Camelot’s Round Table Looks Pretty Square at Lincoln Center 

This revival — with a new book by Aaron Sorkin — is spare, drab and somehow takes the Lerner and Loewe classic both too literally and not seriously enough.

Phillipa Soo, Andrew Burnap, Dakin Matthews, and Jordan Donica (from left) in ‘Camelot.’ Joan Marcus

Camelot | 3hrs. One intermission. | Vivian Beaumont Theater | 150 W. 65th Street | 212-501-3100

Great leaders with the loftiest ideals may do terrible things for love, and fall. Terrible leaders with no ideals may screw a porn star and pay her to shut up—and they fall, too. The latter sort don’t get pretty musicals written about them, but the former ought to be more stirring than the latest Camelot. In this spare and drab revival by Lincoln Center Theater, with its underwhelming cast and new book crammed with Aaron Sorkin’s shrink-wrap liberal quippery, Camelot calls to us across the decades like Merlyn’s ghost, scolding us for not believing in musical-theater magic. 

That’s the main innovation of this joyless, unnecessary revival: debunking the magical elements of Arthurian legend. (Goodness! Next Sorkin will tell us Odysseus never outwitted Polyphemus.) Arthur (Andrew Burnap) says that, as a youth, he pulled the sword Excalibur from an enchanted anvil and stone, proving his divine right as king of England. “I was the ten-thousandth person to try,” Arthur huffs. “How do you explain that?” Guenevere (Philippa Soo) replies coolly: “Nine-thousand, nine-hundred and ninety-nine people loosened it.” 

For a second, you’re impressed by Sorkin’s wit, until irritation sets in. Book writer and lyricist Alan Jay Lerner already brought Arthur down to earth (after T.H. White’s humanizing novel) by recasting him as a neurotic idealist and avatar of postwar American values—rule by law, justice, and civility. Sorkin can’t really improve on this liberal vision, so he gratuitously continues the downward descent of the monarch by humbling him before his smart-aleck queen. There’s bringing your protagonist down to earth, and there’s stuffing him six feet under.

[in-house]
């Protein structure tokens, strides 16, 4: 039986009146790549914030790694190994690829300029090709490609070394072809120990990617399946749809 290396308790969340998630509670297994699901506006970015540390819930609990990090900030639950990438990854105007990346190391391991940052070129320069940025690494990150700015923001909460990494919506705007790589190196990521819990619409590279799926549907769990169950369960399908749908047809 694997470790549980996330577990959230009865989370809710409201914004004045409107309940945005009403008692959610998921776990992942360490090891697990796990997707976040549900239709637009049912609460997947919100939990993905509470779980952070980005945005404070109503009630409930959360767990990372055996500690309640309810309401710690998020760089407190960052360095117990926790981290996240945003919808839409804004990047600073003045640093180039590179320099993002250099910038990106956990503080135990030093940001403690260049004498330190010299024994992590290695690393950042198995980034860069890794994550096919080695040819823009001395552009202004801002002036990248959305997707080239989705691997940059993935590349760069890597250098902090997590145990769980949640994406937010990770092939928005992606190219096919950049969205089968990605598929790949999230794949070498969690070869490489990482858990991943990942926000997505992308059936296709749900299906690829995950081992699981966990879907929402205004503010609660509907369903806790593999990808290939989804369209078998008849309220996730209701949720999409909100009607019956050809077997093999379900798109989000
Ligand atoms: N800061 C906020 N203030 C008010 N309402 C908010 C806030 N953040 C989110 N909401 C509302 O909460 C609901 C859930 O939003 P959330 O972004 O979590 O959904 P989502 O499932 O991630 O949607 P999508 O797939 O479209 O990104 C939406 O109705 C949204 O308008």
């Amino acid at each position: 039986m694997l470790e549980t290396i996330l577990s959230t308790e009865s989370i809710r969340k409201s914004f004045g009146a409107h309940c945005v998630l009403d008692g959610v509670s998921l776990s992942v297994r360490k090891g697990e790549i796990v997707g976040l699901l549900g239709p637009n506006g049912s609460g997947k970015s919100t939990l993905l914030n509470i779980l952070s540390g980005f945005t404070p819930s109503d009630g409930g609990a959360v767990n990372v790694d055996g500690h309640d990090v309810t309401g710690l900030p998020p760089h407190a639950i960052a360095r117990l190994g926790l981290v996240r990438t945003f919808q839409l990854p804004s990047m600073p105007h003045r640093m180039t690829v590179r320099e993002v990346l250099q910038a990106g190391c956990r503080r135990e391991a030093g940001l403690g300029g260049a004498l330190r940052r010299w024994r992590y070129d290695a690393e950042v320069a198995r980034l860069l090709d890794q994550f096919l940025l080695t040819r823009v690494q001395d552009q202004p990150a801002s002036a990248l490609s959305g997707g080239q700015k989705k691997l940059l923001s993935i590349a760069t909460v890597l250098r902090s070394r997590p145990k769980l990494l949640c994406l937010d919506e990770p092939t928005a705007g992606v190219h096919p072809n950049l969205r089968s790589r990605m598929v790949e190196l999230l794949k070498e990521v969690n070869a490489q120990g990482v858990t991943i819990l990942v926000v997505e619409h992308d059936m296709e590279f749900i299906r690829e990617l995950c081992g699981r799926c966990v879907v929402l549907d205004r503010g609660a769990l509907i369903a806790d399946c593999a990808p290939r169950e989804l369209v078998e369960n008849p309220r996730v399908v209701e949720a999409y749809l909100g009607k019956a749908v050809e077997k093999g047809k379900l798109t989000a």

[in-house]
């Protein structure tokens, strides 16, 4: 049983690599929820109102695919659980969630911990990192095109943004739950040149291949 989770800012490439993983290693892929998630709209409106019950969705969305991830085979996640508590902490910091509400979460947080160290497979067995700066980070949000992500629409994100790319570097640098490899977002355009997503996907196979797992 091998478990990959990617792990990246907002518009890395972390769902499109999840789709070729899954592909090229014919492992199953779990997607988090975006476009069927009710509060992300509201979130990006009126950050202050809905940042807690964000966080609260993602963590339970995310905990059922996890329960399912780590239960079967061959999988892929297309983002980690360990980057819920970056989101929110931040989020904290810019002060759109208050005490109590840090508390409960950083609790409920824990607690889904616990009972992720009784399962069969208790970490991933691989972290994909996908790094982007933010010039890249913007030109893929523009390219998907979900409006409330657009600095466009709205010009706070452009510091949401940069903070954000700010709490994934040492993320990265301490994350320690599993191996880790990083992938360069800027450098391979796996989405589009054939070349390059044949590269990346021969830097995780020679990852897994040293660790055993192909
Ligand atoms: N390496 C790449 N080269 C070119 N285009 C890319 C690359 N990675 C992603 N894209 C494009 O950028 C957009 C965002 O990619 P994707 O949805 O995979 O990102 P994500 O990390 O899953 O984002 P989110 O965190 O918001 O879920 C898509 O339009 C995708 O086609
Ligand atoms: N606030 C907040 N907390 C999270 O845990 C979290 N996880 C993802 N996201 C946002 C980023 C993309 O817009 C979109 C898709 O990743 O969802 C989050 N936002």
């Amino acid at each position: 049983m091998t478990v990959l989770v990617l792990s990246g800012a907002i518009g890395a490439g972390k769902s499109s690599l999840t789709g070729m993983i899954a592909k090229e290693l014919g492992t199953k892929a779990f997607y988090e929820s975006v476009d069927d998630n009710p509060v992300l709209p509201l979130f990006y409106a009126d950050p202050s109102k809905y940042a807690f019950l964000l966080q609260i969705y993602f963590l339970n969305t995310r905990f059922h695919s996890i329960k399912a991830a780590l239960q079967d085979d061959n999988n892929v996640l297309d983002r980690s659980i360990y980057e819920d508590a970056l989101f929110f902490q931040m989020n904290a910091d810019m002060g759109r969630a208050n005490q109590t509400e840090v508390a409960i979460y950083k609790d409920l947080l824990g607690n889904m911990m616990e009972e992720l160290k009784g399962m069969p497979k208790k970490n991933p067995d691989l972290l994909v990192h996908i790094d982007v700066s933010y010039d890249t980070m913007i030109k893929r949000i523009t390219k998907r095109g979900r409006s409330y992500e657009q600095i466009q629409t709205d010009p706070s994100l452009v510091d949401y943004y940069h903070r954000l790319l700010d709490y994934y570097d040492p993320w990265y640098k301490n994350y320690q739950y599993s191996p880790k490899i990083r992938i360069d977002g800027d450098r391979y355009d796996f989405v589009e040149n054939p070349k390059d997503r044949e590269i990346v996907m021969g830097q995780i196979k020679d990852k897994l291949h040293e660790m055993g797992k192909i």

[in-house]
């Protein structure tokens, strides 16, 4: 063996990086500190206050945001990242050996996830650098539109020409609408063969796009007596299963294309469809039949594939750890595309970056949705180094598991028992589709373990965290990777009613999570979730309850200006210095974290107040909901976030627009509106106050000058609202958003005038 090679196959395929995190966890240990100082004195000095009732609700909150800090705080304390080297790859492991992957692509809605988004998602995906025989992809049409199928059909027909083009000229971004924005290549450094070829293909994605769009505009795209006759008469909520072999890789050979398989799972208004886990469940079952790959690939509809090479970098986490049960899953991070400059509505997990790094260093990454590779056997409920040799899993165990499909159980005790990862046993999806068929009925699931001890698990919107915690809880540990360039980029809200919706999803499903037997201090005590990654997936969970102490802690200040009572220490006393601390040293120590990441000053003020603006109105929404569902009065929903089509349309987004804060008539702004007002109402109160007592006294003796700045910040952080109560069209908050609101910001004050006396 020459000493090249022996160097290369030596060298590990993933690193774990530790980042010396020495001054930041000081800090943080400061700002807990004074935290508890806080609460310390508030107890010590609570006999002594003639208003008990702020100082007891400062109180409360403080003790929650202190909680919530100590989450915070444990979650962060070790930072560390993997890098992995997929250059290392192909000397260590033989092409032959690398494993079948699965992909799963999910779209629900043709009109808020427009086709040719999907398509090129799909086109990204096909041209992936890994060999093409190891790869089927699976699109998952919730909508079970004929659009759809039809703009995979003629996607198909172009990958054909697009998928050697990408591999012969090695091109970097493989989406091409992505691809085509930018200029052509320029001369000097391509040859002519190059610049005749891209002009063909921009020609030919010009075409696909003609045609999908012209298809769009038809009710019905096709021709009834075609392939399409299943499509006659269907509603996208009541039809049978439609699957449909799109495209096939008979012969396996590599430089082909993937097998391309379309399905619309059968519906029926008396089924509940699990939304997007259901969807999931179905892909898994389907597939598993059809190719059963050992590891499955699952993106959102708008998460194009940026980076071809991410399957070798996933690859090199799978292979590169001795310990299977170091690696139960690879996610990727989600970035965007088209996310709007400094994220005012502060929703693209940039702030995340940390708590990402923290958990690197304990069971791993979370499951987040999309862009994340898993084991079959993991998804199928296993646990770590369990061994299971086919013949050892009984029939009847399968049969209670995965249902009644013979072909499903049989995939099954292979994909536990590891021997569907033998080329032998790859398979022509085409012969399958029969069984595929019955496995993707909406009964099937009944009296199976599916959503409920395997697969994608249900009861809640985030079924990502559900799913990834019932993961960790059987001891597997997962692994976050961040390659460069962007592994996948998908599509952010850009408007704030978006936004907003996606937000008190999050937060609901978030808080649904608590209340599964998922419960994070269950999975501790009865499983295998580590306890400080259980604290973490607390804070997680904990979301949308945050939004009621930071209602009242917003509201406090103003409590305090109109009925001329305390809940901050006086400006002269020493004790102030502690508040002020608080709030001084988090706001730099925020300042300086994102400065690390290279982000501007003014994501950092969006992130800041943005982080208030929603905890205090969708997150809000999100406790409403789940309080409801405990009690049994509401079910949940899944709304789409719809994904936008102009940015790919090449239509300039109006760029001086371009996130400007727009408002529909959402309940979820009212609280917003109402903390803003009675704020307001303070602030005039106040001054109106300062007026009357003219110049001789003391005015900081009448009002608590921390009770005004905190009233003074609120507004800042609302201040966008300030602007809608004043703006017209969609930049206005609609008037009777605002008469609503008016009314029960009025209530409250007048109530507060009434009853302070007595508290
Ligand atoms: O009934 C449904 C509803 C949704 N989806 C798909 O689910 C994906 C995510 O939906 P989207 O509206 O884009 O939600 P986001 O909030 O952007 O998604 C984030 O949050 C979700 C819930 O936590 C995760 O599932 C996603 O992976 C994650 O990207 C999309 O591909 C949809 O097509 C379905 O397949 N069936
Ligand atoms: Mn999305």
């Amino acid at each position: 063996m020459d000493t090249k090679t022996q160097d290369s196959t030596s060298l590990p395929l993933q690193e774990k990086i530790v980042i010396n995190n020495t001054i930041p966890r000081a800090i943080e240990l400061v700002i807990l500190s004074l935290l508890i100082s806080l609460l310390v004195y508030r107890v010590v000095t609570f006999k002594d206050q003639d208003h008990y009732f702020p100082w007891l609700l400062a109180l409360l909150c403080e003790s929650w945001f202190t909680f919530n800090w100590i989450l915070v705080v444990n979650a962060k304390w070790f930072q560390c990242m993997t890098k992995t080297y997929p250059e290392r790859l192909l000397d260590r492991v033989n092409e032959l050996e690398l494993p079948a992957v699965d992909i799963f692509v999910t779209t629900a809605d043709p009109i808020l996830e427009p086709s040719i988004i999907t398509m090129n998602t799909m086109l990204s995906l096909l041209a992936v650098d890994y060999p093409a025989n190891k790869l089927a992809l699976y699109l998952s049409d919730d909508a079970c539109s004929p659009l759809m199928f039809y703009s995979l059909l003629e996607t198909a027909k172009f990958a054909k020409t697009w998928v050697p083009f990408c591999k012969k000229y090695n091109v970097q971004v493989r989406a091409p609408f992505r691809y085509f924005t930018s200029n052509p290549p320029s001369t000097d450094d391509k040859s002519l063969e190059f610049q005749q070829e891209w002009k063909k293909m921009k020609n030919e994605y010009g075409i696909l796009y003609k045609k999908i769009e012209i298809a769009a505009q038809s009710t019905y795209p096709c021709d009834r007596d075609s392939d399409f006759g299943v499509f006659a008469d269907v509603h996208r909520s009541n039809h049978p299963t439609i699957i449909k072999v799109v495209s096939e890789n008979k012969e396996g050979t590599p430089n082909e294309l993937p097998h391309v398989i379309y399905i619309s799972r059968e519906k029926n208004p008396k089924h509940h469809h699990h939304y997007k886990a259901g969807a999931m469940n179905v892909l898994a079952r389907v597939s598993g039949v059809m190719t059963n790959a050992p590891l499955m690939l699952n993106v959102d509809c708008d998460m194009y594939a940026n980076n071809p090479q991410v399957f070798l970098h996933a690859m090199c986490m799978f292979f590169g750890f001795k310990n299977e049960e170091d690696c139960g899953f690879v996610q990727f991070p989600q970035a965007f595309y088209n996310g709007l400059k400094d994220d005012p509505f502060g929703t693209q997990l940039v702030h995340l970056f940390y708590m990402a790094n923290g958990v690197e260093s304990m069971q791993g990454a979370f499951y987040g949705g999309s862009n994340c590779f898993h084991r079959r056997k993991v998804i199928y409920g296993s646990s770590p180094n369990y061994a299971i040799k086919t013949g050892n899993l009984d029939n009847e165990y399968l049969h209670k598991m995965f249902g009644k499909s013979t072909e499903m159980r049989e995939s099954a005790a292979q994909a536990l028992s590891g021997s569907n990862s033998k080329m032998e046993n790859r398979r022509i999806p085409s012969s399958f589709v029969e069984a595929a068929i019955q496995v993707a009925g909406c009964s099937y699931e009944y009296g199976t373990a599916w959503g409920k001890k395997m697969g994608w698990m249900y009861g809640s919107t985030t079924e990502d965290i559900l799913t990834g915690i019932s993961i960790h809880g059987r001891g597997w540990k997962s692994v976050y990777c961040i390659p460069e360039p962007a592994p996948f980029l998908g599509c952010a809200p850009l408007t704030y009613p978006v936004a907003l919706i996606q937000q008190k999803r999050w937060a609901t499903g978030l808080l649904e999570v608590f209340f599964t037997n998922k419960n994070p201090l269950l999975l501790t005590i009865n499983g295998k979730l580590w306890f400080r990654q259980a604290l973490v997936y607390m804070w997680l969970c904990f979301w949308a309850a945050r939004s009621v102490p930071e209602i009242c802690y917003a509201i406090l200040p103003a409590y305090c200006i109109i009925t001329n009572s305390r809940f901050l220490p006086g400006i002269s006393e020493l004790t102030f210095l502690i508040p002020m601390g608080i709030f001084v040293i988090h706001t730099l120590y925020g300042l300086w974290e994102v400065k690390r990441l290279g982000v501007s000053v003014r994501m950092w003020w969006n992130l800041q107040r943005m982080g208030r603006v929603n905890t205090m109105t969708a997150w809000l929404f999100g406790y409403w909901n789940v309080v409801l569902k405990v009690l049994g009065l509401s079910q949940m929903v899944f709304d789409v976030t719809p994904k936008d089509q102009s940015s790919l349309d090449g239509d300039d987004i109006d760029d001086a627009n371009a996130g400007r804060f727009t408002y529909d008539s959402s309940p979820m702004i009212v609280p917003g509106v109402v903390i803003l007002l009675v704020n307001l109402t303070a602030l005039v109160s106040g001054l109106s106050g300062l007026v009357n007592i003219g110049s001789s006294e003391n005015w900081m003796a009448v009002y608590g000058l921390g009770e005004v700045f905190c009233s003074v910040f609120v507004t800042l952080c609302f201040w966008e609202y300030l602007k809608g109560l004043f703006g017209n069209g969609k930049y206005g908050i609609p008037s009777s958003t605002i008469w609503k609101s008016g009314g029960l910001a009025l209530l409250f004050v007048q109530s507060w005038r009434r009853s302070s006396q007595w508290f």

Phillipa Soo (center) and company in ‘Camelot.’ Joan Marcus

And so it goes for a lot of the misguided elements Sorkin and director Bartlett Sher have substituted, almost in spite of the urbane and elegant original. Camelot is the final collaboration between Lerner and composer Frederick Loewe, and frankly, it has always been a mushy, overlong affair. The songs are witty and refined—as you’d expect from the makers of My Fair Lady—but the book is sprawling and sentimental, and the score ultimately rather generic (a lot of rueful love ballads and comic villainy). True, Camelot has been a crowd-pleaser since it opened at the dawn of the Kennedy Administration, but that crowd has mostly passed. For it to return as anything but a museum piece would require spectacular design, knockout leads, or a truly daring new book; all are absent on the Vivian Beaumont stage. 

When it opened in 1960, Camelot had accumulated multiple miseries unrelated to the tangled passions of King Arthur, Guenevere, and Lancelot. Director Moss Hart missed the opening because he was recovering from a serious heart attack. Lerner had been ill before rehearsals began and went into the hospital right after it opened. The show ran over four hours in out-of-town tryouts in Toronto. It got down to three by opening night on Broadway (when Hart returned months later, he helped Lerner trim twenty minutes more). The 1967 movie version starring Richard Harris and Vanessa Redgrave is rather maudlin, but earnest and sensual and proof that vibrant actors can thrive in this fairytale romance. (If, like me, you stream it before heading to Lincoln Center, you’re in for a disappointing time.)